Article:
"I've never ever wanted to be boxed or restricted by what my audience expected of me, or the industry or anyone for that matter," she ponders. "I would get quite bored if I had to do the same thing all the time. I like change, so if I couldn't change my clothes, change my hair and change my music or whatever, I would be really bored. There are many songs on this album (Come On Over, now an 11-million-plus seller), and when you start having so much music on one album - it's over an hour of music - boy, it would get quite boring song after song if it's repetitive. So I really like to be diverse, and I like to change. Think about how long it takes to write an album like that. I mean I couldn't spend that many months writing about the same things and the same moods. So to keep myself interested, I like to be diverse, and I do listen to so many different styles of music."

Compared to Shania's earlier years in Canada, where she first launched her career singing in local night clubs as early as the age of 8, the touring game has become quite different and diverse, too. Remember, it was only a short time ago that many industry insiders questioned if Shania would be as successful live on stage as she was via her hit recordings such as "You're Still The One," "From This Moment On," "Don't Be Stupid," her latest single, "That Don't Impress Me Much" and "Any Man Of Mine," her first country No. 1. Last year's tour, however, surprisingly reeled in million.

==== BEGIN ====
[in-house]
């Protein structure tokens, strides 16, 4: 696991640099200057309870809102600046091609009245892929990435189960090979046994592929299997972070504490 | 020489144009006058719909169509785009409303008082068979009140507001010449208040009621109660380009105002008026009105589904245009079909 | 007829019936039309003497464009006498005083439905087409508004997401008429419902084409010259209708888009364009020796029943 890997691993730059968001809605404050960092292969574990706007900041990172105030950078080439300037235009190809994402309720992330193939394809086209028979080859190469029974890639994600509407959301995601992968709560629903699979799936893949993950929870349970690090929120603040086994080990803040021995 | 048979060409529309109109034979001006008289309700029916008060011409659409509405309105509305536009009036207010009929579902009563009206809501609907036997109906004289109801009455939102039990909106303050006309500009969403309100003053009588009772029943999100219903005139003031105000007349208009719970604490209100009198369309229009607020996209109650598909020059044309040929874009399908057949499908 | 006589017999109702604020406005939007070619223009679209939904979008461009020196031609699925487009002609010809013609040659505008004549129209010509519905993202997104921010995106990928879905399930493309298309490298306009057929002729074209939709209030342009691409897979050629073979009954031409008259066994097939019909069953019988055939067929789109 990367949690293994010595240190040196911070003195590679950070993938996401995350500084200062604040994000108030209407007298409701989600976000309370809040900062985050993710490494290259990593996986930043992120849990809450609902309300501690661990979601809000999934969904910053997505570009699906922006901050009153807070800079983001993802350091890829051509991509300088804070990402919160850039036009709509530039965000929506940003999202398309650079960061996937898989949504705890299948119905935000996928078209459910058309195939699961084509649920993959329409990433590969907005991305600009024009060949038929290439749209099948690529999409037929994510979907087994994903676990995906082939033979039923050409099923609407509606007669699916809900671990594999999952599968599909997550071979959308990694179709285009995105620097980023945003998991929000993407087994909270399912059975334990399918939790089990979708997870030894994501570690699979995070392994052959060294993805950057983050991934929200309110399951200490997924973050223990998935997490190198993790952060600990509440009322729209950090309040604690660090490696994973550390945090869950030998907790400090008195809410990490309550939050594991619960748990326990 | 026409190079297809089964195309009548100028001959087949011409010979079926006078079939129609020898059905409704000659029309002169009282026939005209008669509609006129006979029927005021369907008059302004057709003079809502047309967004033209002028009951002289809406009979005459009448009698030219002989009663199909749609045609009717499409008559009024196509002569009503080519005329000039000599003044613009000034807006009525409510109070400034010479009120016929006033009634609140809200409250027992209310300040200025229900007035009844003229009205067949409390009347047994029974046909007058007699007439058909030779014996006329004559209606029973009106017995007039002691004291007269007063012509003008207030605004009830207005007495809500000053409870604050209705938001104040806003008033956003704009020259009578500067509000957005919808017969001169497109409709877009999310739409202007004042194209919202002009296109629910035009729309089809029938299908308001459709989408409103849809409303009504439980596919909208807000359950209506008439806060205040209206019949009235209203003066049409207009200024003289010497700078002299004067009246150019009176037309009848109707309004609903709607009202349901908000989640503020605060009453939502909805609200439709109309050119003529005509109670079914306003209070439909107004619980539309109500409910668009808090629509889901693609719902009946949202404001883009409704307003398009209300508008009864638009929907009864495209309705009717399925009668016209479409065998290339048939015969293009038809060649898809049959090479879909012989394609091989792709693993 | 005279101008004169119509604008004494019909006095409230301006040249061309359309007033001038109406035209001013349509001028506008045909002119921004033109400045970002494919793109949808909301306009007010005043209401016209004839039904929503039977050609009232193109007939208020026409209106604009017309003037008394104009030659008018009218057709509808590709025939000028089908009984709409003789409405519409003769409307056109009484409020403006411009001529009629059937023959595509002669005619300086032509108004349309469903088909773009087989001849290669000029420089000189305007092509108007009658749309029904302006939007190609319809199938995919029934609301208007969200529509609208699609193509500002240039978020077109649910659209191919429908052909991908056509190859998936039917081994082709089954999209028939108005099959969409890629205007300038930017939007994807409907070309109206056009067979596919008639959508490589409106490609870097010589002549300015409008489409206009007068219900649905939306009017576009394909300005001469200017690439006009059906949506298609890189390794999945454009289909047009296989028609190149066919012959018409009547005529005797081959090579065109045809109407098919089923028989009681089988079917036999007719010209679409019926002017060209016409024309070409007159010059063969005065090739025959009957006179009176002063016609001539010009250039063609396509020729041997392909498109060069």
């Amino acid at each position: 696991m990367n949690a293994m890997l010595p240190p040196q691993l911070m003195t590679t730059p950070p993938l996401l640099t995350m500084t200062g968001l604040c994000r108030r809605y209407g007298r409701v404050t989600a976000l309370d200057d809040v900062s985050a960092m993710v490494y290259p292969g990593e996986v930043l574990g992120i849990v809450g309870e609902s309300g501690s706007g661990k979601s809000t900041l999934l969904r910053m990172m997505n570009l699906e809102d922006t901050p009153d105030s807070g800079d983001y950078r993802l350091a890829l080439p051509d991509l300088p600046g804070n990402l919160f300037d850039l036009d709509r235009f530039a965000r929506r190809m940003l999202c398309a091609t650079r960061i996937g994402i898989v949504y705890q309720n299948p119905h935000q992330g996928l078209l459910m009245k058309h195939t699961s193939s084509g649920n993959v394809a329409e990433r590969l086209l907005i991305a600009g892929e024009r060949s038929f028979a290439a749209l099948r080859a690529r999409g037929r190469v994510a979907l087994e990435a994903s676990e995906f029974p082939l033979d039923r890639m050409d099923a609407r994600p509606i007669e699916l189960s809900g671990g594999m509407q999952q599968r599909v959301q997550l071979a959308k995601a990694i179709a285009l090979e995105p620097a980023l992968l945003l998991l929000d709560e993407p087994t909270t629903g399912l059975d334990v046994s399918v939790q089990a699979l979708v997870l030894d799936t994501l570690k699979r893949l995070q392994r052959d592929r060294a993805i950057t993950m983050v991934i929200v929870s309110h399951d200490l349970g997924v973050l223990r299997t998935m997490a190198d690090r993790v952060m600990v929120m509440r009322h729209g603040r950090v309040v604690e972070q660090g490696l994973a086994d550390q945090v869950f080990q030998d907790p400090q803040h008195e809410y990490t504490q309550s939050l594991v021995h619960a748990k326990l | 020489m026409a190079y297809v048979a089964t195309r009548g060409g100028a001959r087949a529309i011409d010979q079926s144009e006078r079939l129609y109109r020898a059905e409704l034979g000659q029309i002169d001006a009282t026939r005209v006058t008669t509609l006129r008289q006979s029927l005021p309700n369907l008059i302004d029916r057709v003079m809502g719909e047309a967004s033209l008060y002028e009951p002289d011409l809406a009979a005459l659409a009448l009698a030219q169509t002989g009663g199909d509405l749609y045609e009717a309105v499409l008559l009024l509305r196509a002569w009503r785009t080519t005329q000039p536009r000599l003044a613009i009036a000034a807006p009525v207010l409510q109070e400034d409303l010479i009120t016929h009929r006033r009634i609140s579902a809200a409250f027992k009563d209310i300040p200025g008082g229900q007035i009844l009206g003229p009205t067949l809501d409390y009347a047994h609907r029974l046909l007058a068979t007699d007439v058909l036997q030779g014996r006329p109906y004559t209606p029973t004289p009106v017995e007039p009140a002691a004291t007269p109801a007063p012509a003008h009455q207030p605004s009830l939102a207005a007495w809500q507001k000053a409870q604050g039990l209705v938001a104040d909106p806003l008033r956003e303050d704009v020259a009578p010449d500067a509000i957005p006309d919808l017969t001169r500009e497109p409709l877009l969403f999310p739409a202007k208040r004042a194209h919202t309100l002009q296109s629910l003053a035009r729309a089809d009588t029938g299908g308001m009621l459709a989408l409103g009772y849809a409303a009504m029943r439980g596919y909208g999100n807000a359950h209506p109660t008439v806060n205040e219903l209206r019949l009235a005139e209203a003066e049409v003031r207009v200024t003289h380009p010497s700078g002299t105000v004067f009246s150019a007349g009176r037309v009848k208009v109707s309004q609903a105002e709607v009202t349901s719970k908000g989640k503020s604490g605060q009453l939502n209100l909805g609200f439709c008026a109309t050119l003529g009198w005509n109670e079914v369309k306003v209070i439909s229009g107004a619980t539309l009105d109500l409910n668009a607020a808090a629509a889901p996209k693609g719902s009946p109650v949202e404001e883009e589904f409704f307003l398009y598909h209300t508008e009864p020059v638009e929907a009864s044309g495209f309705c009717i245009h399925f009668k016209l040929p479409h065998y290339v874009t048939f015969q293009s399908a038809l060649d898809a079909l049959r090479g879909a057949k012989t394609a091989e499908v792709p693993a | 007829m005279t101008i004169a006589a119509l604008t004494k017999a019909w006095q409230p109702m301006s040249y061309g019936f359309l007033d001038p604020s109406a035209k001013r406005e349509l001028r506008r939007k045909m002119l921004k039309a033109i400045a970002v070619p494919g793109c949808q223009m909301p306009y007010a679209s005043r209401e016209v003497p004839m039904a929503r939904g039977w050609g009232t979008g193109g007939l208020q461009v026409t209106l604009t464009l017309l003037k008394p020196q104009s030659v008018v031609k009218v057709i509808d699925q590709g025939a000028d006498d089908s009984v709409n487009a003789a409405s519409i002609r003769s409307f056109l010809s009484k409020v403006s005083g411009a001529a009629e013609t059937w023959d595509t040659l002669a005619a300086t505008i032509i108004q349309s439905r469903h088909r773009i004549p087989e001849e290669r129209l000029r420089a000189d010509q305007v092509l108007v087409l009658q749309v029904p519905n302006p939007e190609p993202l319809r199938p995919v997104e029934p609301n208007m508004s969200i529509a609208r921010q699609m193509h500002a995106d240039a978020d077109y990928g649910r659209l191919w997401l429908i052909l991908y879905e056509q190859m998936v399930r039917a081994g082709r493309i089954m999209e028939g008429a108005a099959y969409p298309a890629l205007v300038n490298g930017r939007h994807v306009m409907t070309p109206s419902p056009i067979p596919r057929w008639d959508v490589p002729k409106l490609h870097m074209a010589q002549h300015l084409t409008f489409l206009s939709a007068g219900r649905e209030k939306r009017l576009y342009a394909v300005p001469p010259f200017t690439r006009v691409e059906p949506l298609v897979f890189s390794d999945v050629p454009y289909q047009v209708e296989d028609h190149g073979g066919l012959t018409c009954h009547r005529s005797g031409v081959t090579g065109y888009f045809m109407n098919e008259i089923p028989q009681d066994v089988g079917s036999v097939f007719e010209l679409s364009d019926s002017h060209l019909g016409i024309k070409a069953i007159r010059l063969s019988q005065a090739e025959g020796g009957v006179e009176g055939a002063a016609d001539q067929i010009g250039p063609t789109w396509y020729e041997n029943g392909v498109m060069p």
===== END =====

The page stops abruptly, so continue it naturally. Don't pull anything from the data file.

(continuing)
"It's actually been very fun," she quickly points out. "Of course, my early days of touring before I was a recording artist, I was pushing amps around and traveling in vans - a very crude lifestyle. But I wouldn't say it was that difficult, because I was young and having fun. The difference now is that it's more comfortable. But I'm having fun still. I've always enjoyed live performance, so that's nothing new. What's more exciting now is that the people in the audience know the music and it's my music. I'm not so sure if that's anything I've learned. It's just never tiring and boring doing my music over and over again. Other than that, it's as wonderful as I thought it would be."

When Shania first took the stage in Canada, however, she wasn't so "in control." It was both her parents, who were later killed in a automobile crash when Shania was 21, and nearby club owners who offered her such early opportunities. "When you're a kid in Canada, you can't go into a club, let alone get up on stage and sing," she remembers. "When there was a good band in town, my parents would get permission and ask the club if they minded if I came in to sing. Lots of times the band would play past after they started closing the bar and they'd stop serving. But the band would usually play while everybody finished their last-call drinks. There's about an hour there and the band would be tired then anyway and everybody was drunk," she laughs. "So they were happy to have me come up and sing. I would do that quite often."

Those early years of struggle and mustard sandwich-eating days have undoubtedly changed for the multi-Grammy Award-winning artist. In just over a year, her sophomore Mercury disc Come On Over, the follow-up to her also huge-selling The Woman In Me, passed the seven-million mark in sales and torpedoed Shania into the mainstream. She scored an MTV nomination; won the Sexiest Video award from VH-1; picked up Billboard's Female Artist of the Year; and landed the cover of Rolling Stone. (The last female country star to take such cover honors was Dolly Parton in 1980.) Recently though, the mainstream for Shania has branched into a rolling river - garnering her such accolades as hits on the pop charts and being nominated for a whopping six Grammy Awards, three of which she won for not only her country success, but her crossover fame as well. Obviously, keeping it all in perspective is a daily chore for Cosmopolitan magazine's Fun, Fearless Female of the Year.